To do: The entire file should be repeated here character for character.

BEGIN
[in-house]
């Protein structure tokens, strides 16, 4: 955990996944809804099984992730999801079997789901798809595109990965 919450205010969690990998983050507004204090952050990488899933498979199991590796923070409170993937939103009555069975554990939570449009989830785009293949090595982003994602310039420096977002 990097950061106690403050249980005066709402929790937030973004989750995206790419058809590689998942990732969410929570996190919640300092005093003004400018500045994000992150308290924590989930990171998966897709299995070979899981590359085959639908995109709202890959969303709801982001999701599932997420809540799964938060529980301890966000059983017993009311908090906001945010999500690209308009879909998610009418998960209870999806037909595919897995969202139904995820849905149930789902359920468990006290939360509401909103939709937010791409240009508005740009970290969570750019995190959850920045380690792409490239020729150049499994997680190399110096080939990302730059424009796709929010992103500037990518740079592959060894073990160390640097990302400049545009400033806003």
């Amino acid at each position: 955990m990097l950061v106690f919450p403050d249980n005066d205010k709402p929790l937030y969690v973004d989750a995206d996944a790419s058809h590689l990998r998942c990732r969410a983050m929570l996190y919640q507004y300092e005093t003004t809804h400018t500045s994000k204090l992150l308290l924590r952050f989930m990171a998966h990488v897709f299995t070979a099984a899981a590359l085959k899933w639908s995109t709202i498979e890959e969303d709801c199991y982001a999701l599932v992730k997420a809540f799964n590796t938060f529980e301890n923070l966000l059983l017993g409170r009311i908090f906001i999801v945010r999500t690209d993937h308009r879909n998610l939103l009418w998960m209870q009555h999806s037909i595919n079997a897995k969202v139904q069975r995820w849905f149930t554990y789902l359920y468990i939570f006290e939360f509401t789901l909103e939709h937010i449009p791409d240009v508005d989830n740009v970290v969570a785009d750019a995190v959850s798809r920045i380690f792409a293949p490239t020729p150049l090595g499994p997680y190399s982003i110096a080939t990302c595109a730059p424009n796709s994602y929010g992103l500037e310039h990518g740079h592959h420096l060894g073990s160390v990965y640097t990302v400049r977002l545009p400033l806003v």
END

[in-house]
């Protein structure tokens, strides 16, 4: 955990996944809804099984992730999801079997789901798809595109990965 919450205010969690990998983050507004204090952050990488899933498979199991590796923070409170993937939103009555069975554990939570449009989830785009293949090595982003994602310039420096977002 990097950061106690403050249980005066709402929790937030973004989750995206790419058809590689998942990732969410929570996190919640300092005093003004400018500045994000992150308290924590989930990171998966897709299995070979899981590359085959639908995109709202890959969303709801982001999701599932997420809540799964938060529980301890966000059983017993009311908090906001945010999500690209308009879909998610009418998960209870999806037909595919897995969202139904995820849905149930789902359920468990006290939360509401909103939709937010791409240009508005740009970290969570750019995190959850920045380690792409490239020729150049499994997680190399110096080939990302730059424009796709929010992103500037990518740079592959060894073990160390640097990302400049545009400033806003």
């Amino acid at each position: 955990m990097l950061v106690f919450p403050d249980n005066d205010k709402p929790l937030y969690v973004d989750a995206d996944a790419s058809h590689l990998r998942c990732r969410a983050m929570l996190y919640q507004y300092e005093t003004t809804h400018t500045s994000k204090l992150l308290l924590r952050f989930m990171a998966h990488v897709f299995t070979a099984a899981a590359l085959k899933w639908s995109t709202i498979e890959e969303d709801c199991y982001a999701l599932v992730k997420a809540f799964n590796t938060f529980e301890n923070l966000l059983l017993g409170r009311i908090f906001i999801v945010r999500t690209d993937h308009r879909n998610l939103l009418w998960m209870q009555h999806s037909i595919n079997a897995k969202v139904q069975r995820w849905f149930t554990y789902l359920y468990i939570f006290e939360f509401t789901l909103e939709h937010i449009p791409d240009v508005d989830n740009v970290v969570a785009d750019a995190v959850s798809r920045i380690f792409a293949p490239t020729p150049l090595g499994p997680y190399s982003i110096a080939t990302c595109a730059p424009n796709s994602y929010g992103l500037e310039h990518g740079h592959h420096l060894g073990s160390v990965y640097t990302v400049r977002l545009p400033l806003v």